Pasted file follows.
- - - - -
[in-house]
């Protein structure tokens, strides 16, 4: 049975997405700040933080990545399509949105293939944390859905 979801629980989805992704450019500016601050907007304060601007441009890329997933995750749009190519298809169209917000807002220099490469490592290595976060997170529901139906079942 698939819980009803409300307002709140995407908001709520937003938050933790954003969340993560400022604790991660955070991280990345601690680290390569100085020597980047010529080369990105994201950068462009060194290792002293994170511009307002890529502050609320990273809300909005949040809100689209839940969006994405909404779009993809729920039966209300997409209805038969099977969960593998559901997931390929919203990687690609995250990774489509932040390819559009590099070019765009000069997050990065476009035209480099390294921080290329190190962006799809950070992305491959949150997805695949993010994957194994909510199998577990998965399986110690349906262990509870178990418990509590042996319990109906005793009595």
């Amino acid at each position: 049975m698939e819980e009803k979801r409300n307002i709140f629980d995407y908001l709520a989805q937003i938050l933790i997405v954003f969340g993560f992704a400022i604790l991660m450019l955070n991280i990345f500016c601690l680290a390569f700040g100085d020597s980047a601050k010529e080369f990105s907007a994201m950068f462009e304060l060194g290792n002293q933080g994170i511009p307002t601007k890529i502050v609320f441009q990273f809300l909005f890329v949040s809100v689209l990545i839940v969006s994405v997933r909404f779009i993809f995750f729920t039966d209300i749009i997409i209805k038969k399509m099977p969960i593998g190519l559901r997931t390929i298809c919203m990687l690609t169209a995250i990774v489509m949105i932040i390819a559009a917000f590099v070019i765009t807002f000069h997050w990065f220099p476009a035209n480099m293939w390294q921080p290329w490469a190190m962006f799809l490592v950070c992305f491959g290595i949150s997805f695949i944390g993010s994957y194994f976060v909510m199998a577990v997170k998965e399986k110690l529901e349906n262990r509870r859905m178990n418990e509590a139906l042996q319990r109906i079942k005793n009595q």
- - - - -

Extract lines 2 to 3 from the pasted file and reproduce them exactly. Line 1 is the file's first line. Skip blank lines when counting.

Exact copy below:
């Protein structure tokens, strides 16, 4: 049975997405700040933080990545399509949105293939944390859905 979801629980989805992704450019500016601050907007304060601007441009890329997933995750749009190519298809169209917000807002220099490469490592290595976060997170529901139906079942 698939819980009803409300307002709140995407908001709520937003938050933790954003969340993560400022604790991660955070991280990345601690680290390569100085020597980047010529080369990105994201950068462009060194290792002293994170511009307002890529502050609320990273809300909005949040809100689209839940969006994405909404779009993809729920039966209300997409209805038969099977969960593998559901997931390929919203990687690609995250990774489509932040390819559009590099070019765009000069997050990065476009035209480099390294921080290329190190962006799809950070992305491959949150997805695949993010994957194994909510199998577990998965399986110690349906262990509870178990418990509590042996319990109906005793009595």
């Amino acid at each position: 049975m698939e819980e009803k979801r409300n307002i709140f629980d995407y908001l709520a989805q937003i938050l933790i997405v954003f969340g993560f992704a400022i604790l991660m450019l955070n991280i990345f500016c601690l680290a390569f700040g100085d020597s980047a601050k010529e080369f990105s907007a994201m950068f462009e304060l060194g290792n002293q933080g994170i511009p307002t601007k890529i502050v609320f441009q990273f809300l909005f890329v949040s809100v689209l990545i839940v969006s994405v997933r909404f779009i993809f995750f729920t039966d209300i749009i997409i209805k038969k399509m099977p969960i593998g190519l559901r997931t390929i298809c919203m990687l690609t169209a995250i990774v489509m949105i932040i390819a559009a917000f590099v070019i765009t807002f000069h997050w990065f220099p476009a035209n480099m293939w390294q921080p290329w490469a190190m962006f799809l490592v950070c992305f491959g290595i949150s997805f695949i944390g993010s994957y194994f976060v909510m199998a577990v997170k998965e399986k110690l529901e349906n262990r509870r859905m178990n418990e509590a139906l042996q319990r109906i079942k005793n009595q």